• A document outlining how the bank will fund itself including capital adequacy (the capital the bank must hold to cover risks that are dependent on the type of products it will offer).

When it comes to IT, organisations need to prove that they’re able to successfully deploy the required IT, monitor it and keep all data secure.

They must demonstrate what they’ll do if systems are unavailable for minutes, hours and days – particularly problematic if it’s an app-only bank of course! They’ll have to think about the steps they’ll have to take to ensure customers don’t suffer and what they’ll do to find a solution when things go wrong. And, most importantly, how customer funds will be safeguarded in event of failure. 

In this period, would-be banks will need to respond to requests for further information and provide the regulators with any required detail. Everyone in the exec team knowing every scenario, word, number, and ratio is vital.

Six to eight months following application an ‘interim’ banking license will be provided if the  regulators are convinced the organisation has what it takes to build a bank and run it successfully. 

Mobilisation: Following authorisation with restriction

At this point the company will officially be a bank and will have reached Authorisation with Restriction (AWR). It will be expected that the organisation will become fully operational within 12 months, so a plan is needed with timescales for mobilisation. 

There has been a recent instance where a challenger bank has not mobilised in this timeframe,  requiring a re-application. This is obviously not a great place to be, so it pays to have everything in place (including funding).

Now the bank can start to accept deposits up to the value of £50,000 with this restriction being lifted after 12 months if it has mobilised (has funding and has built its systems, processes and recruited the right people) as it planned. 

Beyond lifting restriction

Now is the tough part. Doing what you said you would do.

The organisation’s regulatory business plan (RBP) will have been very specific about what customer demographic the bank aims to serve, how customers will use  the offered services, how much the bank will make from each one and how many net customers the bank will attract each month. The organisation now needs to start delivering on these promises to shareholders, staff, customers and regulators.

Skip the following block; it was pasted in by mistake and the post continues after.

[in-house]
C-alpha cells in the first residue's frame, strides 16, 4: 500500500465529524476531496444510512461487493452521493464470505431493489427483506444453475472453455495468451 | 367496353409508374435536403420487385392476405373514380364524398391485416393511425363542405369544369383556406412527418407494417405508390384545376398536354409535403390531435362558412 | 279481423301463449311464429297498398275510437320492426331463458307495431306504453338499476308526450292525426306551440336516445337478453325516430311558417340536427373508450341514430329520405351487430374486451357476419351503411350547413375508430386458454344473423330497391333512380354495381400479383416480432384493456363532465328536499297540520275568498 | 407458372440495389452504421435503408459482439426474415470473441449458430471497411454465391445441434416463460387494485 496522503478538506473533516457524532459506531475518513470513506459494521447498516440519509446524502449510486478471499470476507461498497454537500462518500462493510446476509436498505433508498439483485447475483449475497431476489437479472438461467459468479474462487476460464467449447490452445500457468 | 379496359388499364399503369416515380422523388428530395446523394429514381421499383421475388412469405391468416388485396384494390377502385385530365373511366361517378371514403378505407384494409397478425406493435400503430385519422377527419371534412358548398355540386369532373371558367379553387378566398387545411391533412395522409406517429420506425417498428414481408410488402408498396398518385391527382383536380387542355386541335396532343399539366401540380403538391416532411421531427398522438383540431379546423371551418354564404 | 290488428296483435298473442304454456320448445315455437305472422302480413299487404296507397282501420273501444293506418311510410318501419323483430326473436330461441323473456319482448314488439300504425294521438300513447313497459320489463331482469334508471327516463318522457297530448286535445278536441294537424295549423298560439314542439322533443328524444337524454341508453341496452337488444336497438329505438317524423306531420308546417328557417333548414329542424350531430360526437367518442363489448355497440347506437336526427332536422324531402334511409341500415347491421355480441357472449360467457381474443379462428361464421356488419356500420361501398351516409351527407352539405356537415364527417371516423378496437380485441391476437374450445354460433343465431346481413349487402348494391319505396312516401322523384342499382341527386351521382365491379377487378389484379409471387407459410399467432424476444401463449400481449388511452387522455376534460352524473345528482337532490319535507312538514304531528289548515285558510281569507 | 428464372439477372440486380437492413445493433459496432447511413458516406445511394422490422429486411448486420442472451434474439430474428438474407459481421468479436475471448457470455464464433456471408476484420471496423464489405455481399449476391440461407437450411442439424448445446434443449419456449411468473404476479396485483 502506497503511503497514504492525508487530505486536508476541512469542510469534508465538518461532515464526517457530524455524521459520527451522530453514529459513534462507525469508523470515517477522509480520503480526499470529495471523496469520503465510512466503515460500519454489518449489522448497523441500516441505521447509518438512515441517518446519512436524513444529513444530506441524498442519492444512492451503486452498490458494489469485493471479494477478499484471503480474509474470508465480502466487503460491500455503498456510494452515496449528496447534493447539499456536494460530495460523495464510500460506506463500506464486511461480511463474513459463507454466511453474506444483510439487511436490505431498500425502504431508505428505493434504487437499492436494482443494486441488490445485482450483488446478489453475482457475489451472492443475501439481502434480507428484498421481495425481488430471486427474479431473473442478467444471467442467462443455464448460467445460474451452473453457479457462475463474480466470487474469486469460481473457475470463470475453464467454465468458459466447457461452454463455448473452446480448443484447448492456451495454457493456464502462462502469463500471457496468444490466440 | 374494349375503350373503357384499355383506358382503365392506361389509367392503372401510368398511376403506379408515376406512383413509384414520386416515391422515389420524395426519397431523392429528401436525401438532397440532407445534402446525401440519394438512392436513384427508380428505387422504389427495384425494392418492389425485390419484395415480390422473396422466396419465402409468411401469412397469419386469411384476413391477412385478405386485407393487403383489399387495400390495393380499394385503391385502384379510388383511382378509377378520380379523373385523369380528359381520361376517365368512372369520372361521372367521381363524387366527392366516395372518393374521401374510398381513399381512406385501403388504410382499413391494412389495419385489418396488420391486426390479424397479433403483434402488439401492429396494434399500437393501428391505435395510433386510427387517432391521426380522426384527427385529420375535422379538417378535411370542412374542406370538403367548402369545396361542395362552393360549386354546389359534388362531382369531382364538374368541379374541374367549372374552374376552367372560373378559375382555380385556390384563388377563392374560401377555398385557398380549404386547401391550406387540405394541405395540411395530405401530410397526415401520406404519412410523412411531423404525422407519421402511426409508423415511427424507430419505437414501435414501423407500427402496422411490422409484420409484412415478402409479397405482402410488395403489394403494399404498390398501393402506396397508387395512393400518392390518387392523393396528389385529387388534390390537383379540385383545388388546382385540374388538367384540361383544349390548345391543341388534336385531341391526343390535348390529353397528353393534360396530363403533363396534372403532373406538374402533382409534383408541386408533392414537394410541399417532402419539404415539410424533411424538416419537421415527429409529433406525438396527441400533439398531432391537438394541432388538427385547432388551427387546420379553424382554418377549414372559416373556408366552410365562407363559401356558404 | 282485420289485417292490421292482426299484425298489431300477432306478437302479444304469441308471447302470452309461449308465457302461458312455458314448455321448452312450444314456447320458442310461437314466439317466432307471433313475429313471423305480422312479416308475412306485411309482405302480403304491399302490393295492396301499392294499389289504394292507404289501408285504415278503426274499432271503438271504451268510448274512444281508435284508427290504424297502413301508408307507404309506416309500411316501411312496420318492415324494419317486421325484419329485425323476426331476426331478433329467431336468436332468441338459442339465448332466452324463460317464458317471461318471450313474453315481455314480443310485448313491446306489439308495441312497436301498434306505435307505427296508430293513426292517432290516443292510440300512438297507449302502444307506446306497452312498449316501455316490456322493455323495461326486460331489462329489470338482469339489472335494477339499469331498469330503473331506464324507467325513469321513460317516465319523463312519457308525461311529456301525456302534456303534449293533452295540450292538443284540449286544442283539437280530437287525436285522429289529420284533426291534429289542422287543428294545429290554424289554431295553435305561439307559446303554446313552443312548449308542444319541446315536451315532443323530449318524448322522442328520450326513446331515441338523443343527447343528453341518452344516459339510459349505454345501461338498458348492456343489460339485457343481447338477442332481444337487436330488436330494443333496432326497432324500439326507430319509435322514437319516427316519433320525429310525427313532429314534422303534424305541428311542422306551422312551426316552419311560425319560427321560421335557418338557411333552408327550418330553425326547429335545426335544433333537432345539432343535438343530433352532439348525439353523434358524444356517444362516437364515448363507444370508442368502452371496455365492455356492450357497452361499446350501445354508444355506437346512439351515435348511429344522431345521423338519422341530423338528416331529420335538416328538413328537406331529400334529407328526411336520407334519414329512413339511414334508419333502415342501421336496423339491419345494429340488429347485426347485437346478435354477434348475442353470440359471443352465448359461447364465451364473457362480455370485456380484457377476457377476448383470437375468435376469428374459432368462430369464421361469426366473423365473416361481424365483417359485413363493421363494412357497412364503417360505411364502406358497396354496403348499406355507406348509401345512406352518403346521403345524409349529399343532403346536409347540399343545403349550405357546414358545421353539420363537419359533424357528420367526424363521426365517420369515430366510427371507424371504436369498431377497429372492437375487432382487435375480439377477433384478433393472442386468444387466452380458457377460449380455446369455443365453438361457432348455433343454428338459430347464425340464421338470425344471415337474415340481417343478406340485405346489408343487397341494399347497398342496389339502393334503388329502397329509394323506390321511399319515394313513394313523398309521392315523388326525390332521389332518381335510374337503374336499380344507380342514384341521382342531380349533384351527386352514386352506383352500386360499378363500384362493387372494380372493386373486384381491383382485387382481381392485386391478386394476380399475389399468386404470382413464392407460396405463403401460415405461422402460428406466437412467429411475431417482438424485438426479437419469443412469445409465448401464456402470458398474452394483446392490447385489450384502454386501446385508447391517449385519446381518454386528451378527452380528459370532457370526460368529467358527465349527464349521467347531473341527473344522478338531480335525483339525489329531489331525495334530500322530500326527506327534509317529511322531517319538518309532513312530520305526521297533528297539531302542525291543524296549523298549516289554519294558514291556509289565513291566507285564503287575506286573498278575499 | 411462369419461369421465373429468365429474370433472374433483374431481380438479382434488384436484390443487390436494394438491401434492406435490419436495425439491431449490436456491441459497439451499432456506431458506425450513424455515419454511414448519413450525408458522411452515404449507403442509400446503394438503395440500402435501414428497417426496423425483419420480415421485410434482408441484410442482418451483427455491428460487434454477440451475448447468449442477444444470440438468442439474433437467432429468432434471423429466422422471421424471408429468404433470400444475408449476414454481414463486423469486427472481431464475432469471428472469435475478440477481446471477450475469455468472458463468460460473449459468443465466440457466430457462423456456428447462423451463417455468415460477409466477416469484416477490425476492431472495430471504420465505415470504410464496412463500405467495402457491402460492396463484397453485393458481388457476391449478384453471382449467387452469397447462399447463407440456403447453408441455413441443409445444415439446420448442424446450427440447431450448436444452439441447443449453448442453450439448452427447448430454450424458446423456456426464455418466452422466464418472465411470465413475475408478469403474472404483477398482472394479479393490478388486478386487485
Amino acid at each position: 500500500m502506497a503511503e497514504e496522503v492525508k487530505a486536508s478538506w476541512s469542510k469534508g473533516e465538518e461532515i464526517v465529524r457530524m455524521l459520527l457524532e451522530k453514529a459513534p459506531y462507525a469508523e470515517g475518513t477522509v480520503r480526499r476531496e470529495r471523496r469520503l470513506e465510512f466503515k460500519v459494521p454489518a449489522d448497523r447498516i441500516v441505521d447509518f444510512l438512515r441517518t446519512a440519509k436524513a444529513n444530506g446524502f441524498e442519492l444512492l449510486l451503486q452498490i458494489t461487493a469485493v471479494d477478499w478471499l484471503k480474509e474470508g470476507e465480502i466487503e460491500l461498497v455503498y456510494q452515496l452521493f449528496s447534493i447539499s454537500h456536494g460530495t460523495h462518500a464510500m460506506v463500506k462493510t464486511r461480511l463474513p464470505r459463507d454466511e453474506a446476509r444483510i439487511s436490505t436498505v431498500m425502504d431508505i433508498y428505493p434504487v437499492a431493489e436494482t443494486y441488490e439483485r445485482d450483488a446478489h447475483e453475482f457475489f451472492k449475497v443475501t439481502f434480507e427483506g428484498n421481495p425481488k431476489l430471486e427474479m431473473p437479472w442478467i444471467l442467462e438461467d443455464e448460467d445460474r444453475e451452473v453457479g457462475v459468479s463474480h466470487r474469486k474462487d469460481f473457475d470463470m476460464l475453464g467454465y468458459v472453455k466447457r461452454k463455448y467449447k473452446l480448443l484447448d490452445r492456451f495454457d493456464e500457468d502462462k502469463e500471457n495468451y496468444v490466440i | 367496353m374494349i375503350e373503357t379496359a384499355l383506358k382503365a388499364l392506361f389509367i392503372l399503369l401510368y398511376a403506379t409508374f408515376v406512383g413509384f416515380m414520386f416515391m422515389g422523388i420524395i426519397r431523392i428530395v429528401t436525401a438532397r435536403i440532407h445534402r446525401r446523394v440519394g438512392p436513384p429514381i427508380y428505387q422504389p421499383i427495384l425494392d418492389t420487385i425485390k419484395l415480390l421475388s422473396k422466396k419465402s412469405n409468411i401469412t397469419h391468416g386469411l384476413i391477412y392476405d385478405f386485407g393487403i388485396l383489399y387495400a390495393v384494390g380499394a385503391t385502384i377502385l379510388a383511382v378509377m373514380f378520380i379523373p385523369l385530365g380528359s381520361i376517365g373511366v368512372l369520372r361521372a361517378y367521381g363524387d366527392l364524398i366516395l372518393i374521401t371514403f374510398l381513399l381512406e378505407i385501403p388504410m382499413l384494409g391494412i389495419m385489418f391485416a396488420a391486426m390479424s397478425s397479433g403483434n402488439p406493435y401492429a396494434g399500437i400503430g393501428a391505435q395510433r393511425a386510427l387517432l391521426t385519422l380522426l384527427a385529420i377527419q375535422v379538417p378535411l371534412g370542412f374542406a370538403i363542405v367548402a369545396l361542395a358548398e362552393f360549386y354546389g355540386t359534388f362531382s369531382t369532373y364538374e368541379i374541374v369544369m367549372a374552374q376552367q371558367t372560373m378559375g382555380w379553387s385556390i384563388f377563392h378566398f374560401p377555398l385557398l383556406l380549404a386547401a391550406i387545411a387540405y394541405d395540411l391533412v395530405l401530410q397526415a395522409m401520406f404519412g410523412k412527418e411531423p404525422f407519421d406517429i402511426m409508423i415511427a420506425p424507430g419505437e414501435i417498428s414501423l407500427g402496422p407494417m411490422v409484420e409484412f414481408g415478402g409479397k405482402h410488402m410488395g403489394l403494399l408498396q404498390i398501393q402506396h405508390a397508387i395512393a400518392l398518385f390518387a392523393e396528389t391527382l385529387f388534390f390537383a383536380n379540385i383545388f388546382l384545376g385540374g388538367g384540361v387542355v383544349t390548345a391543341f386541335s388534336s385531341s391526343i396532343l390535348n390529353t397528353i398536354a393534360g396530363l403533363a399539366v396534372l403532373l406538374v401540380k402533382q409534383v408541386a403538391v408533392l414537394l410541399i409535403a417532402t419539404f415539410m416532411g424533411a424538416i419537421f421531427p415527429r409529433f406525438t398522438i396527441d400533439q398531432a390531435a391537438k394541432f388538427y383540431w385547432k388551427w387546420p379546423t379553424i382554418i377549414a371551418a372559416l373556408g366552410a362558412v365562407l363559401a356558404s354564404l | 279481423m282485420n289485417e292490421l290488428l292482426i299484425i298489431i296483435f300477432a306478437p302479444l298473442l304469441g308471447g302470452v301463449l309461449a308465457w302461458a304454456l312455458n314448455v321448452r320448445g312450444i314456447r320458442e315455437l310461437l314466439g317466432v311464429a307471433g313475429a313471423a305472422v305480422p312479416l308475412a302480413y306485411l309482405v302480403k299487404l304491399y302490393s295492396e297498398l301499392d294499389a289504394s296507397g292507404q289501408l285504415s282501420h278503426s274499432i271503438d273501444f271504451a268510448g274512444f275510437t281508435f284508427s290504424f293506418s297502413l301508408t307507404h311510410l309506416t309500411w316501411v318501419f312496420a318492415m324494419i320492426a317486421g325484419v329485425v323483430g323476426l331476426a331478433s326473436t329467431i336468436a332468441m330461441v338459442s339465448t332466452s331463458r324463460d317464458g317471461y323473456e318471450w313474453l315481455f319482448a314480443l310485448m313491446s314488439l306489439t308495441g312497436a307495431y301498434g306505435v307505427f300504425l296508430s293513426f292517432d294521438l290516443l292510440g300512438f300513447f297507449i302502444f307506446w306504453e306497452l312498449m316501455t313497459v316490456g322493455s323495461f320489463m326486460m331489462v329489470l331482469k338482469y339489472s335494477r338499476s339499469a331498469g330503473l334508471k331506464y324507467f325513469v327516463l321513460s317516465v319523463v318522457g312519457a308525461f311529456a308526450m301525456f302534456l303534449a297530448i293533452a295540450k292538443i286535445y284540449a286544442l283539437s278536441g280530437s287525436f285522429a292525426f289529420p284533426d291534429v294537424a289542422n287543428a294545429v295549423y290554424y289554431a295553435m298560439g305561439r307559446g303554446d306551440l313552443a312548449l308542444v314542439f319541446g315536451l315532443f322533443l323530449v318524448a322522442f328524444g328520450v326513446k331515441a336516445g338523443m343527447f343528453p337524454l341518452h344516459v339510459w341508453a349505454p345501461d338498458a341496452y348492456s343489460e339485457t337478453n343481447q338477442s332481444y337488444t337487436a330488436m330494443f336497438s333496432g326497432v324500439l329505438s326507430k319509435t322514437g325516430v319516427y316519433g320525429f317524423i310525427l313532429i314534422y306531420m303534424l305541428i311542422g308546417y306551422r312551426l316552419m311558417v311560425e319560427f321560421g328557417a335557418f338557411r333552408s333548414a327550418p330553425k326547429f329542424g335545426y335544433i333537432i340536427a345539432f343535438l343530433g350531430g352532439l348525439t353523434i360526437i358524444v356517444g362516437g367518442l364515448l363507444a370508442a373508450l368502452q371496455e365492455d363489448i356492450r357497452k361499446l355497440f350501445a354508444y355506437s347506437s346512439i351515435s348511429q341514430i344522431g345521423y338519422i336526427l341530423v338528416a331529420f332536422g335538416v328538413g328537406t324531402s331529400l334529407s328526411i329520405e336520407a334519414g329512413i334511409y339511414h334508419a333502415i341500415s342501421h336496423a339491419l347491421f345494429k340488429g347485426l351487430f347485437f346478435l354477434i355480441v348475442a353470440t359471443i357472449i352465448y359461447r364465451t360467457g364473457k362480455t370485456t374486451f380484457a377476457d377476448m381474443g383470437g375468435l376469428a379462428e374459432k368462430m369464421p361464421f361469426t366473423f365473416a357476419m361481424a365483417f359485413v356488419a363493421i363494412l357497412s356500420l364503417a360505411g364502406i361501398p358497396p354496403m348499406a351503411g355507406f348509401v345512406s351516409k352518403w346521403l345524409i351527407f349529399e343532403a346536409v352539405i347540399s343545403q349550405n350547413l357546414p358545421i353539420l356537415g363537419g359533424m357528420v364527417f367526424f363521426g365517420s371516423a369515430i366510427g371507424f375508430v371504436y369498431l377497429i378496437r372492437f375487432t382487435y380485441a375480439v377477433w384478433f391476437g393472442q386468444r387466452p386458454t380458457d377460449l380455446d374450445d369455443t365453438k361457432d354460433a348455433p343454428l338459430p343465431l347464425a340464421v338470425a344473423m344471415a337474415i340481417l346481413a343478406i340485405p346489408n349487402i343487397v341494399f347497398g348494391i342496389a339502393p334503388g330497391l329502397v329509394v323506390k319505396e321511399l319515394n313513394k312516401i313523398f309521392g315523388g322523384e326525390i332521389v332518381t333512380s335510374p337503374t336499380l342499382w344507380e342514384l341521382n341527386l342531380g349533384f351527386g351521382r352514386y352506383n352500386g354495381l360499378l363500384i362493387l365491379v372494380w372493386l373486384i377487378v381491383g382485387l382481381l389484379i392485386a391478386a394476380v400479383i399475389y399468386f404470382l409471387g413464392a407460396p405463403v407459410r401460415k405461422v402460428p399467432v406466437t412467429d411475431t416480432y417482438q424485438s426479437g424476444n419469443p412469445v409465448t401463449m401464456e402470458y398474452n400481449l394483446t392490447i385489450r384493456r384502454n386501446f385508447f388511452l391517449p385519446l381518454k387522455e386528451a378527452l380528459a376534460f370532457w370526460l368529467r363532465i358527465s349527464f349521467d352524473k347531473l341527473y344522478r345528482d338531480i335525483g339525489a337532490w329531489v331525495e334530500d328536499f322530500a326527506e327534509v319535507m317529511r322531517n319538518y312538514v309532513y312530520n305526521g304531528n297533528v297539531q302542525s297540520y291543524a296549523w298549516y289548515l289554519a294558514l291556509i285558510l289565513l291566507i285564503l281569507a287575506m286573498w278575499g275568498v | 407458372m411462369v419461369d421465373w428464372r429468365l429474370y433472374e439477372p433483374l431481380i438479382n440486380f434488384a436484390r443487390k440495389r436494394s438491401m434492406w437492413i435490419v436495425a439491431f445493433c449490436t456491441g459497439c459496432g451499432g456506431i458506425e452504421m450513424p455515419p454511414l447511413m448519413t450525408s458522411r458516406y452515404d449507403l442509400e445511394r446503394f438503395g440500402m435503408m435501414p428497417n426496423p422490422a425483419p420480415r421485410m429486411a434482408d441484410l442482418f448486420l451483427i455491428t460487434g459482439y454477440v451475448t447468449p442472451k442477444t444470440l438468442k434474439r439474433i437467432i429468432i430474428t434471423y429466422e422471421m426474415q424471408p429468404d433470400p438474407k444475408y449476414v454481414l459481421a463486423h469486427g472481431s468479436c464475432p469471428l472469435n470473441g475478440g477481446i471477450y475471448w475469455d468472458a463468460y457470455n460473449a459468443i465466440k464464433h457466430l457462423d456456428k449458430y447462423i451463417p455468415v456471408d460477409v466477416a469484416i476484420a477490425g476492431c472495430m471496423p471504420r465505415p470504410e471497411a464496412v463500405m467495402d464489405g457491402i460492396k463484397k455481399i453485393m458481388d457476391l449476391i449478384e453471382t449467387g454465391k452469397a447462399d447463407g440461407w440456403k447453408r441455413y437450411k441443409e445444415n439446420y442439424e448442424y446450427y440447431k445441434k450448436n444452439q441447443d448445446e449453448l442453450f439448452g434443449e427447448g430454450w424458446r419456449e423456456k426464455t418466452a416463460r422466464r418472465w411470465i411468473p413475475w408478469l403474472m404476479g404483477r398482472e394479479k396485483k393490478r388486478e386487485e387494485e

E-money versus a banking licence

Although higher standards are generally expected for banks, as they’re holding customers’ money, the level of IT systems’ design, build, operation, security and control are the same for both banks and e-money providers. 

Whichever path an organisation moves down, it will need to maintain compliance with the relevant regulations – proving that it has the right processes and systems in place – on an ongoing basis after it has secured its license. A key difference is that banks must put internal and external compliance auditors in place to check the senior exec and board processes to ensure they remain compliant.

Start-up challenger banks and e-money providers with their roots in the technology industry, can sometimes find this level of compliance and regulation difficult to comprehend. That’s why even the most forward thinking new bank will benefit from the inclusion of board members with traditional banking experience. 

Banks and financial services providers need to be able to justify every action using processes, controls, checks, and logs to keep an audit trail as evidence. This level of ‘bureaucracy’ can seem like overkill to the un-initiated but it’s important to maintain these processes to not only mitigate risk but ensure customers get the secure, reliable service they expect from UK financial services businesses, complemented, I hope, with increasing innovation and challenge.

As we’ve found at Centtrip, it’s not an easy process but it’s great to see so many other fintech businesses coming into the industry. Securing a banking or e-money license will and should never be straightforward, but with every new development and with a regulatory and business  environment set up to support new founders, no one should feel that the doors are impossible to open. 

The Prudential Regulatory Authority (PRA) and the Financial Conduct Authority (FCA) have been positive, supportive and helpful throughout both my journeys. Their facilitation of innovation and competition in the UK financial service market place should be commended.

Mark Hipperson, CTO, Centtrip (opens in new tab)
Image Credit: Centtrip

Mark is CTO of Centtrip. He has more than 25 years’ experience in financial services and most recently co-founded Starling Bank where he also acted as CTO.